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Starting Up- Advice from 15 Local Entrepreneurs

Starting Up
Advice from 15 Local Entrepreneurs

Recently I was interviewed by the Anniston Star about the advice I would give to someone starting a business.

The main comments I had were:
– Do your research and know your target market
– Find a mentor that can provide some advice and feedback.

The full article can be found on page 26 here. –> ADVICE <–

Interested in promoting your business online? Check out how I’m doing it HERE

If you have any comments please post them below.

Ken

10 Things Successful People Never Do Again

Successful people never again…

1. Return to what hasn’t worked. Whether a job, or a broken relationship that was ended for a good reason, we should never go back to the same thing, expecting different results, without something being different.

2. Do anything that requires them to be someone they are not. In everything we do, we have to ask ourselves, “Why am I doing this? Am I suited for it? Does it fit me? Is it sustainable?” If the answer is no to any of these questions, you better have a very good reason to proceed.

3. Try to change another person. When you realize that you cannot force someone into doing something, you give him or her freedom and allow them to experience the consequences. In doing so, you find your own freedom as well.

4. Believe they can please everyone. Once you get that it truly is impossible to please everyone, you begin to live purposefully, trying to please the right people.

5. Choose short-term comfort over long-term benefit. Once successful people know they want something that requires a painful, time-limited step, they do not mind the painful step because it gets them to a long-term benefit. Living out this principle is one of the most fundamental differences between successful and unsuccessful people, both personally and professionally.

6. Trust someone or something that appears flawless. It’s natural for us to be drawn to things and people that appear “incredible.” We love excellence and should always be looking for it. We should pursue people who are great at what they do, employees who are high performers, dates who are exceptional people, friends who have stellar character, and companies that excel. But when someone or something looks too good to be true, he, she, or it is. The world is imperfect. Period. No one and no thing is without flaw, and if they appear that way, hit pause.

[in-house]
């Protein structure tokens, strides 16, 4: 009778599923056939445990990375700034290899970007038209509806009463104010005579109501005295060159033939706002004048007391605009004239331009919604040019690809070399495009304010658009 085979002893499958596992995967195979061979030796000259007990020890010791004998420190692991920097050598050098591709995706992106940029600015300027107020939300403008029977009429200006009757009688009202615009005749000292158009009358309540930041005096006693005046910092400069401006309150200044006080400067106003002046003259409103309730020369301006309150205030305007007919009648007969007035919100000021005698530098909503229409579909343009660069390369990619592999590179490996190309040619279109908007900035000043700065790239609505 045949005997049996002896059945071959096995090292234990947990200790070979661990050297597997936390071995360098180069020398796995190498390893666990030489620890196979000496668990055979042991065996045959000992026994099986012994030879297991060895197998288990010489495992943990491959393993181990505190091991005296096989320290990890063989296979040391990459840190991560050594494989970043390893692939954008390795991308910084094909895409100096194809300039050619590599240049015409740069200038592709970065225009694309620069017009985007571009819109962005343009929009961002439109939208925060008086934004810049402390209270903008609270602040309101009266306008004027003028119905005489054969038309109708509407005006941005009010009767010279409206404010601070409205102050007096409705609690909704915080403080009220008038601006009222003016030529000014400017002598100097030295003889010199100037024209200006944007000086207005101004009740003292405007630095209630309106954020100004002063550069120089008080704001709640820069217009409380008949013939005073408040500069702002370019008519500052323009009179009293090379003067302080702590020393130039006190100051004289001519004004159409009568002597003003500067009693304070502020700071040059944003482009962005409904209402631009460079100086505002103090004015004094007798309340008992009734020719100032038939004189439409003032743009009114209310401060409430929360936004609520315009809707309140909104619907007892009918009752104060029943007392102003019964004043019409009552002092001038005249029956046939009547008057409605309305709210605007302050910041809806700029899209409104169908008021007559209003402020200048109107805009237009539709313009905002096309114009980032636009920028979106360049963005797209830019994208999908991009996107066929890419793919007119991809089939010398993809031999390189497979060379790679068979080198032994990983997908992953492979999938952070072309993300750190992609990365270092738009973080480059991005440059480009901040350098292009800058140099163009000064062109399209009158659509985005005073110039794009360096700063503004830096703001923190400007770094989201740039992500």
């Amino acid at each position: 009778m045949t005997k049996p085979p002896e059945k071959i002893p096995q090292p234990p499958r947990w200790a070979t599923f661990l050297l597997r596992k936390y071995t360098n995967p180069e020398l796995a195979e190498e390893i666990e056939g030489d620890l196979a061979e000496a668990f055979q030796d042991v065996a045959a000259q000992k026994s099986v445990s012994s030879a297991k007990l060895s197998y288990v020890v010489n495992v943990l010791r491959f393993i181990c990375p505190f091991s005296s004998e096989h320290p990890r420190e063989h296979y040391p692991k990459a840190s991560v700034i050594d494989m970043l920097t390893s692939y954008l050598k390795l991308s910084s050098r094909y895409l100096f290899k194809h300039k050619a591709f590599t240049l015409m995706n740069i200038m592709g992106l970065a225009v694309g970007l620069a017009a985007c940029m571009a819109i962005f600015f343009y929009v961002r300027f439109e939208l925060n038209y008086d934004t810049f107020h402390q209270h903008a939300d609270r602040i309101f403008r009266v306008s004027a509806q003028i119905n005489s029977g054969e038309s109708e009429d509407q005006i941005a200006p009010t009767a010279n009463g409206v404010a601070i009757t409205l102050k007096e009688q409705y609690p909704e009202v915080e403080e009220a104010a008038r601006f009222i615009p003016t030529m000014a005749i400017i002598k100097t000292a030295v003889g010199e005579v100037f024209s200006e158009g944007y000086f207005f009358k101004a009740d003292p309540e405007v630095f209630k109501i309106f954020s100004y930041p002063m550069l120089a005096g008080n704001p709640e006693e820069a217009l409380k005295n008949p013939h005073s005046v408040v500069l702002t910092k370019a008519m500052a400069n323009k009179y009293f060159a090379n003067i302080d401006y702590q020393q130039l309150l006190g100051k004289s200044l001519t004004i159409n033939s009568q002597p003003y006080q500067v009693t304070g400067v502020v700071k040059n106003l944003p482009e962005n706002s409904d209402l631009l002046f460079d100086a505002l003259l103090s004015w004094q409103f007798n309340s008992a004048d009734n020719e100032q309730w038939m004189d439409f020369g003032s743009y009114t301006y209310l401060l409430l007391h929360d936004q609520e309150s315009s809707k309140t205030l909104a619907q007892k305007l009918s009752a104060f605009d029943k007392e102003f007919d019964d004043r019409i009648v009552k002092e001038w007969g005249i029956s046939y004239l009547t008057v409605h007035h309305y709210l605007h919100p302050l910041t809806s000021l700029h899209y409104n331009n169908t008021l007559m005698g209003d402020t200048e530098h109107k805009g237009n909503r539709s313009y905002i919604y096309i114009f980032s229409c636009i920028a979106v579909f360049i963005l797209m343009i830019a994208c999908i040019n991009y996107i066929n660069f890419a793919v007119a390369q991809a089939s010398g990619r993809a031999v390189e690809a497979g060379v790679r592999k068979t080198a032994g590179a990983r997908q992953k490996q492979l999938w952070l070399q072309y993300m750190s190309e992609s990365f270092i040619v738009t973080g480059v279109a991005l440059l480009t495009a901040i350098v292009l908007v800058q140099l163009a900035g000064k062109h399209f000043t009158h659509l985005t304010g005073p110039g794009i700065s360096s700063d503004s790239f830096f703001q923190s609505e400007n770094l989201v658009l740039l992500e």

7. Take their eyes off the big picture. We function better emotionally and perform better in our lives when we can see the big picture. For successful people, no one event is ever the whole story. Winners remember that – each and every day.

8. Neglect to do due diligence. No matter how good something looks on the outside, it is only by taking a deeper, diligent, and honest look that we will find out what we truly need to know: the reality that we owe ourselves.

9. Fail to ask why they are where they find themselves. One of the biggest differences between successful people and others is that in love and in life, in relationships and in business, successful people always ask themselves, what part am I playing in this situation? Said another way, they do not see themselves only as victims, even when they are.

10. Forget that their inner life determines their outer success. The good life sometimes has little to do with outside circumstances. We are happy and fulfilled mostly by who we are on the inside. Research validates that. And our internal lives largely contribute to producing many of our external circumstances.

And, the converse is true: people who are still trying to find success in various areas of life can almost always point to one or more of these patterns as a reason they are repeating the same mistakes.

Everyone makes mistakes…even the most successful people out there. But, what achievers do better than others is recognize the patterns that are causing those mistakes and never repeat them again. In short, they learn from pain—their own and the pain of others.

A good thing to remember is this: pain is unavoidable, but repeating the same pain twice, when we could choose to learn and do something different, is certainly avoidable. I like to say, “we don’t need new ways to fail….the old ones are working just fine!” Our task, in business and in life, is to observe what they are, and never go back to doing them again.

If you have any comments, please post them below.

Ken

Interested in promoting your business online? Check out how I’m doing it HERE

The Science of Colors in Marketing

The Science of Colors in Marketing

Why is Facebook blue? According to The New Yorker, the reason is simple. It’s because Mark Zuckerberg is red-green colorblind. This means that blue is the color Mark can see the best. In his own words Zuck says:

“Blue is the richest color for me; I can see all of blue.”

     Not highly scientific right? Well, although in the case of Facebook, that isn’t the case, there are some amazing examples of how colors actually affect our purchasing decisions.

     After all, the visual sense is the strongest developed one in most human beings. It’s only natural that 90% of an assessment for trying out a product is made by color alone.

     So how do colors really affect us and what is the science of colors in marketing really? As we are also trying to make lots of improvements to our product at Buffer, this was a key part to learn more about. Let’s dig into some of the latest, most interesting research on it.

First:

Can you recognize the online brands just based on color?